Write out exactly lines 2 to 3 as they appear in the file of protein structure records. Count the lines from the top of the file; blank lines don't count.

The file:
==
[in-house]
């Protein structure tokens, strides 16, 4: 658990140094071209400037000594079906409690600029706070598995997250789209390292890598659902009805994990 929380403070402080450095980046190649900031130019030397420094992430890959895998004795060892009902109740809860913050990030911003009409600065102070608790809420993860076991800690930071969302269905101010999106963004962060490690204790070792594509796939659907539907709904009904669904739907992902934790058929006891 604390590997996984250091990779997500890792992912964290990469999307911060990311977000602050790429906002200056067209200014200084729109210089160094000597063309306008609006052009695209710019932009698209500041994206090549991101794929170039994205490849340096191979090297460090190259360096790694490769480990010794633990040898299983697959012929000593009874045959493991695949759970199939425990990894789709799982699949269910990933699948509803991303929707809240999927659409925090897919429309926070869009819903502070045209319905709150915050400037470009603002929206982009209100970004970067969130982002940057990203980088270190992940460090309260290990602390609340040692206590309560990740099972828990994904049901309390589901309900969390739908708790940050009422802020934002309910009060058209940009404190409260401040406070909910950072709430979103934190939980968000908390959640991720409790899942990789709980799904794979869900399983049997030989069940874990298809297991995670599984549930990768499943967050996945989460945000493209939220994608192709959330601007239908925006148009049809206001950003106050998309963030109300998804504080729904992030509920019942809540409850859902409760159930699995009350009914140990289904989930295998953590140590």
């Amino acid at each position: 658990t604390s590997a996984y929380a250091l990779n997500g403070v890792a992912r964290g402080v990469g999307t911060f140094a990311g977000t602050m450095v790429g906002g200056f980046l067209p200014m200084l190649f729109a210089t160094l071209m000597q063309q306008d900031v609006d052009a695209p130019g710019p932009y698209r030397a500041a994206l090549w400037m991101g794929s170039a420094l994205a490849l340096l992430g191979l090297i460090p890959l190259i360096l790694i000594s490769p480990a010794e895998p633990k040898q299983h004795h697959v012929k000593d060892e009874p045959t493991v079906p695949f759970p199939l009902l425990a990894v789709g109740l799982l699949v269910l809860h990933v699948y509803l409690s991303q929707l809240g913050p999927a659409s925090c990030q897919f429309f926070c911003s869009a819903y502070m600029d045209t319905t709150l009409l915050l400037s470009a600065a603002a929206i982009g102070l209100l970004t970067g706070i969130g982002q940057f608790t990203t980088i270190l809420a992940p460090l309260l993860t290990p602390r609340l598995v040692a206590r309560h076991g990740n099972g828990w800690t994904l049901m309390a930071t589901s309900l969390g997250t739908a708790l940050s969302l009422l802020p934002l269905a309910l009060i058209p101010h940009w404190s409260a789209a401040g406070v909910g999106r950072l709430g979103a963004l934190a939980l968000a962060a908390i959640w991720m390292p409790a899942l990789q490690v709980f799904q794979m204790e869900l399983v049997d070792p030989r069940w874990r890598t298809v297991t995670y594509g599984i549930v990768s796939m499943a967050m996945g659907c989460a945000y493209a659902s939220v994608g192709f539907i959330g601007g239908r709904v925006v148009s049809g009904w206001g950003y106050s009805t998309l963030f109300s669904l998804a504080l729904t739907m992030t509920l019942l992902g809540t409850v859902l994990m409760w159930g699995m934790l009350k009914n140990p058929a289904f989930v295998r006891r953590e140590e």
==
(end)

């Protein structure tokens, strides 16, 4: 658990140094071209400037000594079906409690600029706070598995997250789209390292890598659902009805994990 929380403070402080450095980046190649900031130019030397420094992430890959895998004795060892009902109740809860913050990030911003009409600065102070608790809420993860076991800690930071969302269905101010999106963004962060490690204790070792594509796939659907539907709904009904669904739907992902934790058929006891 604390590997996984250091990779997500890792992912964290990469999307911060990311977000602050790429906002200056067209200014200084729109210089160094000597063309306008609006052009695209710019932009698209500041994206090549991101794929170039994205490849340096191979090297460090190259360096790694490769480990010794633990040898299983697959012929000593009874045959493991695949759970199939425990990894789709799982699949269910990933699948509803991303929707809240999927659409925090897919429309926070869009819903502070045209319905709150915050400037470009603002929206982009209100970004970067969130982002940057990203980088270190992940460090309260290990602390609340040692206590309560990740099972828990994904049901309390589901309900969390739908708790940050009422802020934002309910009060058209940009404190409260401040406070909910950072709430979103934190939980968000908390959640991720409790899942990789709980799904794979869900399983049997030989069940874990298809297991995670599984549930990768499943967050996945989460945000493209939220994608192709959330601007239908925006148009049809206001950003106050998309963030109300998804504080729904992030509920019942809540409850859902409760159930699995009350009914140990289904989930295998953590140590």
């Amino acid at each position: 658990t604390s590997a996984y929380a250091l990779n997500g403070v890792a992912r964290g402080v990469g999307t911060f140094a990311g977000t602050m450095v790429g906002g200056f980046l067209p200014m200084l190649f729109a210089t160094l071209m000597q063309q306008d900031v609006d052009a695209p130019g710019p932009y698209r030397a500041a994206l090549w400037m991101g794929s170039a420094l994205a490849l340096l992430g191979l090297i460090p890959l190259i360096l790694i000594s490769p480990a010794e895998p633990k040898q299983h004795h697959v012929k000593d060892e009874p045959t493991v079906p695949f759970p199939l009902l425990a990894v789709g109740l799982l699949v269910l809860h990933v699948y509803l409690s991303q929707l809240g913050p999927a659409s925090c990030q897919f429309f926070c911003s869009a819903y502070m600029d045209t319905t709150l009409l915050l400037s470009a600065a603002a929206i982009g102070l209100l970004t970067g706070i969130g982002q940057f608790t990203t980088i270190l809420a992940p460090l309260l993860t290990p602390r609340l598995v040692a206590r309560h076991g990740n099972g828990w800690t994904l049901m309390a930071t589901s309900l969390g997250t739908a708790l940050s969302l009422l802020p934002l269905a309910l009060i058209p101010h940009w404190s409260a789209a401040g406070v909910g999106r950072l709430g979103a963004l934190a939980l968000a962060a908390i959640w991720m390292p409790a899942l990789q490690v709980f799904q794979m204790e869900l399983v049997d070792p030989r069940w874990r890598t298809v297991t995670y594509g599984i549930v990768s796939m499943a967050m996945g659907c989460a945000y493209a659902s939220v994608g192709f539907i959330g601007g239908r709904v925006v148009s049809g009904w206001g950003y106050s009805t998309l963030f109300s669904l998804a504080l729904t739907m992030t509920l019942l992902g809540t409850v859902l994990m409760w159930g699995m934790l009350k009914n140990p058929a289904f989930v295998r006891r953590e140590e």